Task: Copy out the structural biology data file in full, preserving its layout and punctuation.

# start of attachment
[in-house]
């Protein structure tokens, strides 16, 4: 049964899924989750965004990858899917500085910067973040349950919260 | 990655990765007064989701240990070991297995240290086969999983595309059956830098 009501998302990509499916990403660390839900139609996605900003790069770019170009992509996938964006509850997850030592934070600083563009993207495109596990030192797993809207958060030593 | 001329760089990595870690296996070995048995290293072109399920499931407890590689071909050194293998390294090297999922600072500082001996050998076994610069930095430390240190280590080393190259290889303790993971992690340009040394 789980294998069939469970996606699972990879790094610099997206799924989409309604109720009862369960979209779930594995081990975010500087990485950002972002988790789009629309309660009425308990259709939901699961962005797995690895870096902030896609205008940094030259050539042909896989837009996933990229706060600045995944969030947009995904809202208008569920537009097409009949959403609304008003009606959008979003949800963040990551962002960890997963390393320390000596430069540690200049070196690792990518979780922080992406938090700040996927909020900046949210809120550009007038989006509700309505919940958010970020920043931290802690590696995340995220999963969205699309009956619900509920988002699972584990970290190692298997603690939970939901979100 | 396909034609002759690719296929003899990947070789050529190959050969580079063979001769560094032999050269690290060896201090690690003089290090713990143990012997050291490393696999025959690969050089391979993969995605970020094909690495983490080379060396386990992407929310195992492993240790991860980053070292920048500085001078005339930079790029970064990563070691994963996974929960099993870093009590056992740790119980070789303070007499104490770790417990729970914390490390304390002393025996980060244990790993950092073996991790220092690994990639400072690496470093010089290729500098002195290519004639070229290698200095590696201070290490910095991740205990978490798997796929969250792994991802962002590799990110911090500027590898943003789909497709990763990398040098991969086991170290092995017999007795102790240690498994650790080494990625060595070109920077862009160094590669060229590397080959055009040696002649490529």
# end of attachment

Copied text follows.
[in-house]
């Protein structure tokens, strides 16, 4: 049964899924989750965004990858899917500085910067973040349950919260 | 990655990765007064989701240990070991297995240290086969999983595309059956830098 009501998302990509499916990403660390839900139609996605900003790069770019170009992509996938964006509850997850030592934070600083563009993207495109596990030192797993809207958060030593 | 001329760089990595870690296996070995048995290293072109399920499931407890590689071909050194293998390294090297999922600072500082001996050998076994610069930095430390240190280590080393190259290889303790993971992690340009040394 789980294998069939469970996606699972990879790094610099997206799924989409309604109720009862369960979209779930594995081990975010500087990485950002972002988790789009629309309660009425308990259709939901699961962005797995690895870096902030896609205008940094030259050539042909896989837009996933990229706060600045995944969030947009995904809202208008569920537009097409009949959403609304008003009606959008979003949800963040990551962002960890997963390393320390000596430069540690200049070196690792990518979780922080992406938090700040996927909020900046949210809120550009007038989006509700309505919940958010970020920043931290802690590696995340995220999963969205699309009956619900509920988002699972584990970290190692298997603690939970939901979100 | 396909034609002759690719296929003899990947070789050529190959050969580079063979001769560094032999050269690290060896201090690690003089290090713990143990012997050291490393696999025959690969050089391979993969995605970020094909690495983490080379060396386990992407929310195992492993240790991860980053070292920048500085001078005339930079790029970064990563070691994963996974929960099993870093009590056992740790119980070789303070007499104490770790417990729970914390490390304390002393025996980060244990790993950092073996991790220092690994990639400072690496470093010089290729500098002195290519004639070229290698200095590696201070290490910095991740205990978490798997796929969250792994991802962002590799990110911090500027590898943003789909497709990763990398040098991969086991170290092995017999007795102790240690498994650790080494990625060595070109920077862009160094590669060229590397080959055009040696002649490529």